When Secretary of State John Kerry traveled to Cuba last August to raise the Stars and Stripes over the newly reopened US Embassy, his entourage included Carlos Gutierrez, a prominent Cuban-American businessman who served as secretary of commerce in the George W. Bush administration. As part of Bush’s tough-on-Cuba policy, Gutierrez co-chaired the US Commission for Assistance to a Free Cuba, which recommended a comprehensive and aggressive policy of regime change. Given his previous efforts to roll back the Cuban Revolution, Gutierrez would seem the last person who would want to travel to Havana—let alone receive a visa from the Castro government.
Over the last year, however, Gutierrez—the Cuban-born son of a pineapple-plantation owner who rose to be CEO of Kellogg—has become the highest-profile convert to President Obama’s policy of engagement. “Today, we have an opportunity to actually help the Cuban people. We shouldn’t let the opportunity pass,” Gutierrez said in a recent interview, adding: “I would ask any opponent of normalization to visit Cuba. I believe they will reach the conclusion that the Cuban people are the biggest losers [in] the policy of Cuba isolationism.”
On the first anniversary of the dramatic breakthrough in US-Cuban relations, key figures like Gutierrez have begun to provide political cover for Republican businesspeople and politicians, whose support will be pivotal to President Obama’s ultimate goal of lifting the US trade embargo and fully normalizing relations.
“In Cuba, we are ending a policy that was long past its expiration date,” Obama declared last January during his State of the Union address to Congress, where GOP leaders remain opposed to lifting the decades of economic sanctions and travel restrictions. Over the past year, Obama has employed his executive powers to open the flow of commerce, culture, and travel between the United States and Cuba, advancing his pledge on December 17, 2014, to “cut loose the shackles of the past.” During his last year in office, Obama will attempt to make his historic reconciliation with the Cuban Revolution an irreversible element of US foreign policy.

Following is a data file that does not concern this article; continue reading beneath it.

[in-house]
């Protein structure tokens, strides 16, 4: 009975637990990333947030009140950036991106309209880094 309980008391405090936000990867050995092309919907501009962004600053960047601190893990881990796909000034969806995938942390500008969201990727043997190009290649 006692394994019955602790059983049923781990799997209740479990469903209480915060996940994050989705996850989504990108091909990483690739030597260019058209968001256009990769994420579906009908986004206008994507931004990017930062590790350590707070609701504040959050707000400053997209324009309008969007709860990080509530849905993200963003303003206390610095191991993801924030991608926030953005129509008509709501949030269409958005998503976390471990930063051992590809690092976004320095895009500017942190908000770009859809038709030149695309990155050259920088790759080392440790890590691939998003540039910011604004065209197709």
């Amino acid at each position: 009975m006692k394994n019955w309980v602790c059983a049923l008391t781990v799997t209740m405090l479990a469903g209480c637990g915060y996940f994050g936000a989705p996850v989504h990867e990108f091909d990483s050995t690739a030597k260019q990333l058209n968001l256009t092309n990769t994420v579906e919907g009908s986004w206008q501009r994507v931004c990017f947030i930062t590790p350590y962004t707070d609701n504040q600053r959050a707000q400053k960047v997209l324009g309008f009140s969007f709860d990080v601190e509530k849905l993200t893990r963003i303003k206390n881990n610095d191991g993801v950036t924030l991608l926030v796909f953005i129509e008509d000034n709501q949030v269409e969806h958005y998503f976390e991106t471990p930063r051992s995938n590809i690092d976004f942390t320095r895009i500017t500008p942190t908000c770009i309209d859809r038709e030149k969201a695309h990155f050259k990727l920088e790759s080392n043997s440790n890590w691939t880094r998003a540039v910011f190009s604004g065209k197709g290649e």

Indeed, the White House has accelerated the pace of bilateral talks with Raúl Castro’s government. In recent weeks, Washington and Havana have signed two new bilateral accords: an environmental collaboration designed to identify and protect marine sanctuaries and coral reefs, and a long-awaited agreement to resume direct postal service. A third agreement, to normalize aviation travel and restore direct flights between the two nations, may be announced soon.
In the 12 months since Castro and Obama stunned the world by announcing a prisoner swap and a new era of diplomatic engagement, there has been a flurry of activity to move toward more normal relations. The two presidents have twice met face-to-face—a historic first meeting at the April Summit of the Americas in Panama, and then in New York during the UN General Assembly in late September. Obama has also talked with Castro on the telephone three times, establishing a bilateral connection at the highest level.